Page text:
1963? (A date of 1961-1963 is probable.—ed.)
Charles B. (Bud) Wilkinson, football coach at the University of Oklahoma and head of the President’s Council on Youth Fitness, says our problem is largely one of soft living. (...) “Twenty-two boys on the field badly in need of rest, and 40,000 people in the stands badly in need of exercise.”
1 September 1965, Dallas (TX) Morning News, “Time Out With Bud: Fitness Measure Is Low” by Bud Wilkinson, pg. 3B, col. 5:
A football game was once described as “22 on the field, badly in need of rest, and 40,000 in the stands, badly in need of exercise.”
3 January 1970, Daily Northwestern (Oshkosh, WI), “Looking Back At Trends of 1960s,” pg. 21, col. 5:
(By Carl F. Henry, editor of Christianity Today)
Christianity has often been labeled a spectator sport. One wag went a step further by facetiously comparing the Church of the 1960s to a hard-fought football game: eleven men on the field who need a rest and fifty thousand in the stands who need the exercise.
30 December 1970, Star-News (Pasadena, CA), “Grand Marshal Billy Graham Says Top Peril in Mideast” by Dave Swaim, pg. 1, col. 3:
“In these worldwide problems we are too often spectators. The church reminds me of the crowd at a good football game. There are people watching in the stands who need exercise, while 22 men playing on the field need rest.”
Say It With Love
By Howard G. Hendricks
Wheaton, IL: Victor Books
Wilkinson said, “Certainly, I define football as 22 men on the field who desperately need rest and 50,000 people in the grandstand who desperately need exercise.”
How to Teach Adults Without Really Suffering
By Wesley Tracy
Kansas City, MO: Beacon Hill Press
Bud Wilkinson, famed former coach of the Oklahoma University football Sooners, was asked during a speech in Dallas to describe football as a game. “The game of football,” he replied, “may be described as a game in which there are 22 men on the field who desperately need rest and about 40,000 people in the stands who desperately need exercise.”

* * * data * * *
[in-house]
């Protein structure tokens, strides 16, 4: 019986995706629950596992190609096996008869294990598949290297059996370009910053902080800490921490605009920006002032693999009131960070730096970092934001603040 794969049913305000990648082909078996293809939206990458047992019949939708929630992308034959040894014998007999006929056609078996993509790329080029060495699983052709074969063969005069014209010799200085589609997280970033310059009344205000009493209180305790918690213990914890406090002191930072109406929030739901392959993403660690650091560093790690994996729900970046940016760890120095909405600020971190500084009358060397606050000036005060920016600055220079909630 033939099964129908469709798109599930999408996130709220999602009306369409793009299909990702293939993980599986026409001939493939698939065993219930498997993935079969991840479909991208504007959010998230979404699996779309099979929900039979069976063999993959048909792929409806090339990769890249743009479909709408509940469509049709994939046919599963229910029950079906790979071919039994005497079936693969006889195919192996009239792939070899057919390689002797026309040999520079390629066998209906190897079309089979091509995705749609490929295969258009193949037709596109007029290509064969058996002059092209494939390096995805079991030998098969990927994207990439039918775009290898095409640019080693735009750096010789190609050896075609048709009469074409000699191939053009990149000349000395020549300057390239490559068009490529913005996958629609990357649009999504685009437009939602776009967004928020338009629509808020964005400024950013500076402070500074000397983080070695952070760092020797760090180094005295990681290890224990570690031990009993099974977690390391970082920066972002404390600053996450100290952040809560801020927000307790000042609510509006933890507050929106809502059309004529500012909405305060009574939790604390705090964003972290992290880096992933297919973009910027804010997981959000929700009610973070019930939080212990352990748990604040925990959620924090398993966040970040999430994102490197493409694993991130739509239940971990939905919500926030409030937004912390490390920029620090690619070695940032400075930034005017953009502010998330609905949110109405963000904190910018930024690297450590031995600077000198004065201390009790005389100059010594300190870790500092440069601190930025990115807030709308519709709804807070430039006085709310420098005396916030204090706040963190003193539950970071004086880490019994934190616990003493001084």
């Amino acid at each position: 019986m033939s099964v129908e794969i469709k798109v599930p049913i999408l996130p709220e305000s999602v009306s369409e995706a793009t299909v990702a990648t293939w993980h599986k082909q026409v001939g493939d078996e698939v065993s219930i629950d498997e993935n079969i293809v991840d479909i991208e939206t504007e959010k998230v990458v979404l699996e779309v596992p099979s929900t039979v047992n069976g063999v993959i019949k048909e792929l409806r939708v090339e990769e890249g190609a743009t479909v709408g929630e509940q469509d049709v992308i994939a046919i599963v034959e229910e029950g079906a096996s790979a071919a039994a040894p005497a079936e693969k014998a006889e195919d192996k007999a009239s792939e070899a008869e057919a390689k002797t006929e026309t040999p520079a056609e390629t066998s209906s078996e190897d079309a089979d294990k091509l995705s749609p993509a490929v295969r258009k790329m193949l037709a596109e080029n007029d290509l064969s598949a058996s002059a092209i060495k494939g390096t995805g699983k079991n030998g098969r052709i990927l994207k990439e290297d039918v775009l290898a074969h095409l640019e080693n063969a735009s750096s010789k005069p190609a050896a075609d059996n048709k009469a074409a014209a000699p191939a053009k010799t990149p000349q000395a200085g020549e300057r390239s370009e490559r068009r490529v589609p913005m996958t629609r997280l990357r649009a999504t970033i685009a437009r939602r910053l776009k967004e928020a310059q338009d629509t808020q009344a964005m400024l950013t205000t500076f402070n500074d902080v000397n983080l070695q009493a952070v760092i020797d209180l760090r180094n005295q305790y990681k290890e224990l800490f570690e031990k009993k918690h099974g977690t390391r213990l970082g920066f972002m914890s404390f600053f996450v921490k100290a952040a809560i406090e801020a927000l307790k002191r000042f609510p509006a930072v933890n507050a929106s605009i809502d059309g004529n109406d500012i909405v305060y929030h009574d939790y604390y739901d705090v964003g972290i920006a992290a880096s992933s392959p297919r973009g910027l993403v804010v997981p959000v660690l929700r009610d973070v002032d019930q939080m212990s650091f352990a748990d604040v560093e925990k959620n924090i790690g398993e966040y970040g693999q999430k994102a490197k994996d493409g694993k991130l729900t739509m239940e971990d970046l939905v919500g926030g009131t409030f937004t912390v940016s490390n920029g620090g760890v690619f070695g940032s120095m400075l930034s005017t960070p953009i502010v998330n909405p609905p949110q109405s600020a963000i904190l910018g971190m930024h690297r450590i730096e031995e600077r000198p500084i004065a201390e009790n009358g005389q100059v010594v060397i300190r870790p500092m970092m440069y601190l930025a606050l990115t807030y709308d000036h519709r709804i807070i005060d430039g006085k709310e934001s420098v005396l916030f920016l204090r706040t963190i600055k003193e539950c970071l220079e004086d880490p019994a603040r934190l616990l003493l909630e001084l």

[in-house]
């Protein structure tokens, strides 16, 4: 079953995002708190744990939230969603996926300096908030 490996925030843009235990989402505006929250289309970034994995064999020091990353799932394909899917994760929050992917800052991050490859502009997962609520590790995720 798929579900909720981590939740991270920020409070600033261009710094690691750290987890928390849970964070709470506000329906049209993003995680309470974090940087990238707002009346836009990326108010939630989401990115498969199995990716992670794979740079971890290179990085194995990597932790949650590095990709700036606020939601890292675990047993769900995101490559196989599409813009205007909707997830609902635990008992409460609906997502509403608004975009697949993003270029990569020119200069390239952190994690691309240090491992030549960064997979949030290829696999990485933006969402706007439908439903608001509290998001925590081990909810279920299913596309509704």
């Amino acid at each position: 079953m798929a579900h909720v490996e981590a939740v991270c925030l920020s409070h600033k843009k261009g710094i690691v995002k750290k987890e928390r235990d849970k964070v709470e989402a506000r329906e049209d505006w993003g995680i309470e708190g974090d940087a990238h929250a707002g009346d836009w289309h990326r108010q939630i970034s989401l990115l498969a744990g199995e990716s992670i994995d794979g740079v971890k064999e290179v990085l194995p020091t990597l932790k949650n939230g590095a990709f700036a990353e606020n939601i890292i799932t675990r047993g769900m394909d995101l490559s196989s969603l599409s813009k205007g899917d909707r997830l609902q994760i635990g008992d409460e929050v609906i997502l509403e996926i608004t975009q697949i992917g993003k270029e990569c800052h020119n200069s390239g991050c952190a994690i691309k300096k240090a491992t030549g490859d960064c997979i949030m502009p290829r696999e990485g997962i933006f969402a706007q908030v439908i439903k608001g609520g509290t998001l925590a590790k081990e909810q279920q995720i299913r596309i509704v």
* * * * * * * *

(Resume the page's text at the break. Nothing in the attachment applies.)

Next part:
11 October 1978, The Stars and Stripes (Europe), “Staying fit may add 20 years to life, Cooper says” by Mike Spear, pg. 8, col. 1:
Cooper’s (Dr. Kenneth Cooper—ed.) presentation was often humorous and he used football fans to point out one of the ironies of present-day America.
“It’s a situation where you’ve got 22 men on the field in desperate need of rest and 65,000 fans in the stands who desperately need exercise.”
17 September 1983, The News-Herald (Panama City, FL), “The Believing World” by Earl Bailey, pg. 13A, col. 1:
Bud Wilkinson, former football coach at the University of Oklahoma, was once asked what contribution modern football had made to physical fitness. His reply was, “Absolutely nothing.” He went on, “I define football as twenty-two men on the field who desperately need rest and fifty thousand people in the grandstand who desperately need exercise.”
The People Principle:
Transforming Laypersons Into Leaders
By Stan Toler
Kansas City, MO: Beacon Hill Press
Football is 22 people on the field who desperately need rest and 22,000 people in the stands who desperately need exercise. — Bud Wilkinson
Healing is a Choice Workbook:
10 Decisions That Will Transform Your Life and Ten Lies That Can Prevent You From Making Them
By Stephen Arterburn
Nashville, TN: Thomas Nelson, nc.
AUTHOR PETER GILLQUIST DESCRIBES A FOOTBALL GAME AS “20,000 people in the stadium who desperately need exercise, watching 22 people on the field who desperately need rest!”